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November 2008



Papaya Ecstasy!

By Karen Yoneda 


Papaya, an herb resembling a palm tree, grows from seeds to a height of 10 to 13 feet. It bears fruit within a year of planting and has been grown commercially in Hawaii since the 1920s.

Papaya is filled with nutrients: Vitamin C, antioxidants, iron, calcium, Vitamin A, Vitamin E, Folic Acid, Copper, Phosphorus, Potassium, Iron and fiber. It also contains papain, a digestive enzyme used in meat tenderizers, and many doctors use it for various indigestions or medicinal cures. It is “papaya ecstasy” but does not get the credit it deserves.

The Hawaiians called it “papaia” but papaya is indigenous to tropical America, Mexico and Central America and was called the “fruit of the angels,” during the age of Columbus. The Spaniards knew this fruit as pawpaw and introduced it to the Hawaiian Islands in the 18 th century. Evidence of this famous pear-shaped fruit was seen in the Oahu botanical gardens of the gentlemen farmer, Don Francisco de Paul Marin, a deserter from a Spanish ship who served as an advisor to King Kamehameha, as well to Queen Ka’ahumanu.

Last year on our visit to Hilo Farmer’s Market, my husband, John and I purchased two locally grown Solo papayas for $1.00. In addition to Solo, Hawaii has other varieties which include Kamiya (round), as well as two genetically modified types, Rainbow and Sunrise. And for the past year, we have been enjoying papaya seed dressing, which was a gift or “omiyage” from a family friend, Raynette Goshi.


Papaya Seed Dressing

1 tsp salt
½ cup sugar
1 ½ tsp dry mustard
1 cup red wine vinegar
2 cups salad oil
2 T. papaya seeds
½ cup macadamia nuts (optional)
½ onion

Mix salt, sugar, mustard and vinegar in blender. Add oil gradually with blender running. Remove to a serving bowl. . In the blender, blend together papaya seeds, macadamia nuts and onion. Stir into oil and vinegar mixture. Served chilled over tossed greens or cole slaw for 6 persons. Enjoy.

For a quick breakfast or snack, I searched for an easy smoothie recipe which is courtesy of University of Hawaii College of Tropical Agriculture and Human Resources and Kapiolani Culinary Arts:



4 cups papaya, peeled and chopped
2 cups pineapple juice
1 cup 2% milk (1% or skim can be used)
1 cup banana, sliced
8 ice cubes
2 T. honey
4 t. fresh lime juice

Combine all ingredients in blender. Puree until smooth. Pour into 4 glasses. Enjoy!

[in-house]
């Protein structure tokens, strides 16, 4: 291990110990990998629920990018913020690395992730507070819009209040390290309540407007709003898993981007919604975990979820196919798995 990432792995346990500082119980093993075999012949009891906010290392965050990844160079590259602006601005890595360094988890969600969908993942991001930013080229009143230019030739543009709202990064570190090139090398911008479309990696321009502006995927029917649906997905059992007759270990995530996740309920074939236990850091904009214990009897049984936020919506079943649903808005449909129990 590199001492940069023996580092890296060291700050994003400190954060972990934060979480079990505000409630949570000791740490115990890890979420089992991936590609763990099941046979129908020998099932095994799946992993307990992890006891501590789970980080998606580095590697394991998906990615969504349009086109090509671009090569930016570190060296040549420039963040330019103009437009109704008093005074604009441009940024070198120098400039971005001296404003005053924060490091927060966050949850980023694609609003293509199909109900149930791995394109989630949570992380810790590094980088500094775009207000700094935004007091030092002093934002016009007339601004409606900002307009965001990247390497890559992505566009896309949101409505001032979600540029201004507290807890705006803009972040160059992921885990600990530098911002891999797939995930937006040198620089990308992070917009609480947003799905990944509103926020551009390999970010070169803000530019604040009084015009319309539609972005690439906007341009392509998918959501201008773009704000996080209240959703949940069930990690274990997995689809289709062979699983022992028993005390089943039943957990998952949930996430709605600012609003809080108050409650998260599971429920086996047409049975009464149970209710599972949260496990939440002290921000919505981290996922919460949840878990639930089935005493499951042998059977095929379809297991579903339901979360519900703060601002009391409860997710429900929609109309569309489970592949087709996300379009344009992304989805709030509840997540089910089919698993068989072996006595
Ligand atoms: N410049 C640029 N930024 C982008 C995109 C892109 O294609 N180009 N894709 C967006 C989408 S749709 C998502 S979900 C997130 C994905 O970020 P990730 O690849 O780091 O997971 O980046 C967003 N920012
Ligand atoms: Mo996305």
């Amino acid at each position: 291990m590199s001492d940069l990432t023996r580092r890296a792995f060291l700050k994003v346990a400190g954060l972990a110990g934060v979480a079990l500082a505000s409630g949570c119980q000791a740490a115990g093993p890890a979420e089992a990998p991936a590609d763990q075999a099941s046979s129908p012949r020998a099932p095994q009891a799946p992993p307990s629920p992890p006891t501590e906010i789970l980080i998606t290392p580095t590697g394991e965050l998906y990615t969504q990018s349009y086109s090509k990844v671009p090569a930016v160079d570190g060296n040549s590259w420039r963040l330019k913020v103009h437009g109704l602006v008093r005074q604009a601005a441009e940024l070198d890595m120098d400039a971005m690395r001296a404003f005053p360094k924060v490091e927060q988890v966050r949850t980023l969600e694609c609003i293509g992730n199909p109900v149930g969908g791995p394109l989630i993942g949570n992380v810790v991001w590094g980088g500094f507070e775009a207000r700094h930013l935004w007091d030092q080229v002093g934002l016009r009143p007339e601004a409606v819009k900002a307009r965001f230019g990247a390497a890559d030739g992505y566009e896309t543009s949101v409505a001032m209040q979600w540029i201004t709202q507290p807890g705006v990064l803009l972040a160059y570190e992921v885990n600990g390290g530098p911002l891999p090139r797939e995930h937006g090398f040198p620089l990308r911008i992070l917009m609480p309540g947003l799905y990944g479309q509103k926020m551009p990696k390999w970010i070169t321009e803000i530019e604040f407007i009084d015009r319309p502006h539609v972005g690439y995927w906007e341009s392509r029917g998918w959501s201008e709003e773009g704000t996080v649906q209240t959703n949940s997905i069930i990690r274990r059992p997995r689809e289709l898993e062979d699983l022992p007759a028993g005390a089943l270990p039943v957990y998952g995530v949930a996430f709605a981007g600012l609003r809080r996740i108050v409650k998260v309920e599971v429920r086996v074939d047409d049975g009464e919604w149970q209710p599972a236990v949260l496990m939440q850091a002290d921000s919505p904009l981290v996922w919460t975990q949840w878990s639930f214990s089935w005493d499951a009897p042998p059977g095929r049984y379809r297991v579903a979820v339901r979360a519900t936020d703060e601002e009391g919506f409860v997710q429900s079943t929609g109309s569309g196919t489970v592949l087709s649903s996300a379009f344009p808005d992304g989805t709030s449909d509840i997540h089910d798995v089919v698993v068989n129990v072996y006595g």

Puna Upside Down Cake

Many people enjoy Pineapple Upside Down Cake. Why not try Puna Upside Down Cake for dessert? Since most of the papayas are grown commercially in Puna on the Big Island, this location should be given the credit... Try it and you would love it!

Courtesy of Anna and Den Kerlee, see Recipes of Aloha Cookbook page 75. (Note: we met Kerlees at UHAA PNW) in Bellevue, Washington.)

2 oz butter
¾ cup brown sugar
1 ripe papaya, skinned, seeded, sliced

Melt butter in a heavy pan (cast iron is good) or inch deep cake pan. Add brown

Sugar and cook slowly, stirring continuously for 5 to 10 minutes or until bubbly over the entire surface. Arrange the sliced papaya in a nice pattern over the entire surface.


3 eggs
1cup sugar
1cup flour
1 tsp baking powder
¼ tsp salt.
1/4 cup milk

Beat eggs and sugar until light and fluffy. Add milk. Sift flour and re-measure. . Sift again with baking powder and salt. Fold in egg mixture. Pour batter over fruit, butter and brown sugar. Bake at 350 for 45 minutes to one hour until cake tests done. Turn over onto a serving platter while still warm. Can be served plain or with a dollop of whipped cream.


Papaya Marmalade

For invigorating breakfast, complete with eggs, cereal and sausage, serve the toast with Papaya Marmalade, courtesy of the ladies of First Presbyterian Church in Honolulu:

10 cups ripe papaya
1-cup fresh tropical pineapple, shredded
grated rind of 1 orange
grated rind of 2 lemons
½ cup lemon juice
3 T grated ginger root
½ t. salt
1cup sugar for each cup of cooked fruit

Combine all ingredients except sugar. Boil 30 minutes. Measure cooked fruit and equal parts of sugar. Cook together, stirring frequently to prevent burning. When done, pour into hot sterilized glass and seal with paraffin. Keep up to 6 months. Yield: 4 pints.

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